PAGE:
Life insurance beneficiaries - It may seem obvious that once you have determined how much insurance coverage you need, and the life insurance policy that is right for you, picking a beneficiary would be a breeze.
When it comes down to it, however, this decision may prove a difficult one to make. A beneficiary is the person (or persons) you name in your life insurance policy who will receive any death benefits from the policy.
Some companies specify that the choice of a beneficiary should have some stake in your passing. This could be a spouse, child, or other relative. Other insurers are less specific. One's estate can also be named as the beneficiary of a policy. At the time of death, any benefit is split among other assets defined in your will.
One problem with naming your estate as your beneficiary is that proceeds may not be exempt from any creditors who can then lay claim to their portion of the sum. Naming a beneficiary in most cases exempts them from creditors' claims.
Beneficiaries differ. Revocable beneficiaries can be changed whenever you wish while irrevocable beneficiaries cannot be changed without their consent. Changing beneficiaries is as simple as requesting a beneficiary designation form from your insurer, listing the changes you want, signing and dating the form.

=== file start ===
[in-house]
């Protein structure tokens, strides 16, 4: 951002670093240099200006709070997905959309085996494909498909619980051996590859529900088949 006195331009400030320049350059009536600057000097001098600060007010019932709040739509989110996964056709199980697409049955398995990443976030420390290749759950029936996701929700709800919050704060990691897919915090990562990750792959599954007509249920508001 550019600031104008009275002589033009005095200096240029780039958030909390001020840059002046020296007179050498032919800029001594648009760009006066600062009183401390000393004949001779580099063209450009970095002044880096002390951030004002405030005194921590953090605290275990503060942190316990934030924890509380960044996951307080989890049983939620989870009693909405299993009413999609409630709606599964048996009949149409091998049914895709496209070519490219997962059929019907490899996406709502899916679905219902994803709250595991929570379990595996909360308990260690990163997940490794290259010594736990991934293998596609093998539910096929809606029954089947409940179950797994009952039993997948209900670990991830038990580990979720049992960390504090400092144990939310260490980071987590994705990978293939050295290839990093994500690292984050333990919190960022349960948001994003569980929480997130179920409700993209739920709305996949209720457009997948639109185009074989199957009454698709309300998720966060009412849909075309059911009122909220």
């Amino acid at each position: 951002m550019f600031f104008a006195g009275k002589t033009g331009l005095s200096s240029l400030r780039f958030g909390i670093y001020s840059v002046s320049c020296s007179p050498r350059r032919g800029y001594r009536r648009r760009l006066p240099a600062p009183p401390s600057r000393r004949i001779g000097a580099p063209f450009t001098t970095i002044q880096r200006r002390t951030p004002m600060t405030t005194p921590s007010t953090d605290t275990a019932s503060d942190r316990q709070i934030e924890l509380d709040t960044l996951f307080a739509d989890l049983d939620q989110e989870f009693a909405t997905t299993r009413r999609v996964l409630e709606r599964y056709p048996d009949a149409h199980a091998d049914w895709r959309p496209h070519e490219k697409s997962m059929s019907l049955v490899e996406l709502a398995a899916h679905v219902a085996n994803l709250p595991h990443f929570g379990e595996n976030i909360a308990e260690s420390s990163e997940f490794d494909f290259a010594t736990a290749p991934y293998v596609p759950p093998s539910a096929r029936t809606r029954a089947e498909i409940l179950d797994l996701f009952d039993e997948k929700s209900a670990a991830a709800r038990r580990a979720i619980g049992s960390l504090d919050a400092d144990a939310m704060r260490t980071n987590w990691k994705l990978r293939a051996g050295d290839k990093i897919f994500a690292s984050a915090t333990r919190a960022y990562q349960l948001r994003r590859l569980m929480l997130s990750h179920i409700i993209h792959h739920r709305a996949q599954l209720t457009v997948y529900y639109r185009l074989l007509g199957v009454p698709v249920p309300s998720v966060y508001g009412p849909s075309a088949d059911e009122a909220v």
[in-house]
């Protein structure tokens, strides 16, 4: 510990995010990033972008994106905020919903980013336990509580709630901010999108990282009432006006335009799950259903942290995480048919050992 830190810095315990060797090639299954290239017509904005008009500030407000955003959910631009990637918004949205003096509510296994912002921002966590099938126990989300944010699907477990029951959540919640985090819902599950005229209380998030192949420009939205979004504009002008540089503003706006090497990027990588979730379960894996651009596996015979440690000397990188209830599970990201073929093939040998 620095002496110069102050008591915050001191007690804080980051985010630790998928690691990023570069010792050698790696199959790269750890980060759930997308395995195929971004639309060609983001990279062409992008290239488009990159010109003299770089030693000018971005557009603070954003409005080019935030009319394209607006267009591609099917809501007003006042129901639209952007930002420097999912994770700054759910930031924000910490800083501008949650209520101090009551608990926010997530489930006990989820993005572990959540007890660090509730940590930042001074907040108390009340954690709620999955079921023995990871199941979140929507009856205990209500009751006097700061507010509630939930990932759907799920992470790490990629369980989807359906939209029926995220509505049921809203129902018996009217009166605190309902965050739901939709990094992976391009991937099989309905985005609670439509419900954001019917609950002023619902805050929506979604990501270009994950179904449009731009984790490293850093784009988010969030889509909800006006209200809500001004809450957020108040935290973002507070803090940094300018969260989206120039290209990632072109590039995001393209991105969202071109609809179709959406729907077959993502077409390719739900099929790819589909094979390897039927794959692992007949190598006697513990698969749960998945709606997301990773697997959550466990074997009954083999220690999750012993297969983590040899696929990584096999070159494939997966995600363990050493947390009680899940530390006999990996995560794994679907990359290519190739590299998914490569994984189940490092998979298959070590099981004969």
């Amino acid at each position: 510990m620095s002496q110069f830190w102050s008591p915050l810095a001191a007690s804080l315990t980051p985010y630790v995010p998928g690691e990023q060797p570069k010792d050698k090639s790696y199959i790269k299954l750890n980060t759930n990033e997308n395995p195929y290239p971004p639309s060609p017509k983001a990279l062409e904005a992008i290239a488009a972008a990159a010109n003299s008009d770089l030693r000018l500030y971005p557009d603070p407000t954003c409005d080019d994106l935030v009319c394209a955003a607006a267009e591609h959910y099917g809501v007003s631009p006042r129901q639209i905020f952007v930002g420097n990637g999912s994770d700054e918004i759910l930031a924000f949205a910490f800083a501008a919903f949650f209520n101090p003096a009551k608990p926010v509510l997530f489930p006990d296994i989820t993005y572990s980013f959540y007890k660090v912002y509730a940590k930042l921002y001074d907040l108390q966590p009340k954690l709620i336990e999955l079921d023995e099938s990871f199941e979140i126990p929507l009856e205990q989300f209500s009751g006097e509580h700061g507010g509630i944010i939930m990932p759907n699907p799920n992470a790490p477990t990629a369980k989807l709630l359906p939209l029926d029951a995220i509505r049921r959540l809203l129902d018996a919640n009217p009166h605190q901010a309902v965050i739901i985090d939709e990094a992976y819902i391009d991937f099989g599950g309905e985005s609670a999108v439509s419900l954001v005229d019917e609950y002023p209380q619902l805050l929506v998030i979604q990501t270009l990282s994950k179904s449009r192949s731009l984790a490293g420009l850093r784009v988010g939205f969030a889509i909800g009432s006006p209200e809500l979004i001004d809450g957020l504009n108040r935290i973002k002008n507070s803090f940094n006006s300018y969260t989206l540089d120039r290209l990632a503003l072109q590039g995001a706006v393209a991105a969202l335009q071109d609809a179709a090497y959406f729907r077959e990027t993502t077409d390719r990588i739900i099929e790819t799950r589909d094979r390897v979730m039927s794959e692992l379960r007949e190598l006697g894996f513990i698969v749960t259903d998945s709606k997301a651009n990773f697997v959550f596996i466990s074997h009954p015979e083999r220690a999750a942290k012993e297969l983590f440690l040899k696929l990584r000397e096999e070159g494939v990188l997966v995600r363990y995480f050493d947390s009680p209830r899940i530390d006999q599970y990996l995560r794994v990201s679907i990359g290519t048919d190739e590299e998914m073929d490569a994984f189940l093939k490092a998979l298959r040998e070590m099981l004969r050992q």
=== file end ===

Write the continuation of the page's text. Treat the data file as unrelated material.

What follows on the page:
There is no legal limit to the number of beneficiaries that can be named. What is important, however, is stating exactly how the proceeds are to be divided among them. Percentages are probably the best way to do this, particularly if one has any interest or dividend adjustments on the policy, which would alter the face value, and subsequently, the final benefit amount.
While the value of the policy changes, the values designated in the percentages allow for distribution of the funds as desired. Naming a minor as a beneficiary requires the appointment of a guardian, or trust, to prevent the probate court from appointing a guardian for you.
It is further important to review one's beneficiaries annually, or when major life events such as marriage, divorce and childbirth occur. In this way, policies are kept updated, and inconvenient surprises avoided.
The author is a Chartered Insurer and works for The Insurance Regulatory Authority of Uganda.
By Flavia Mpagi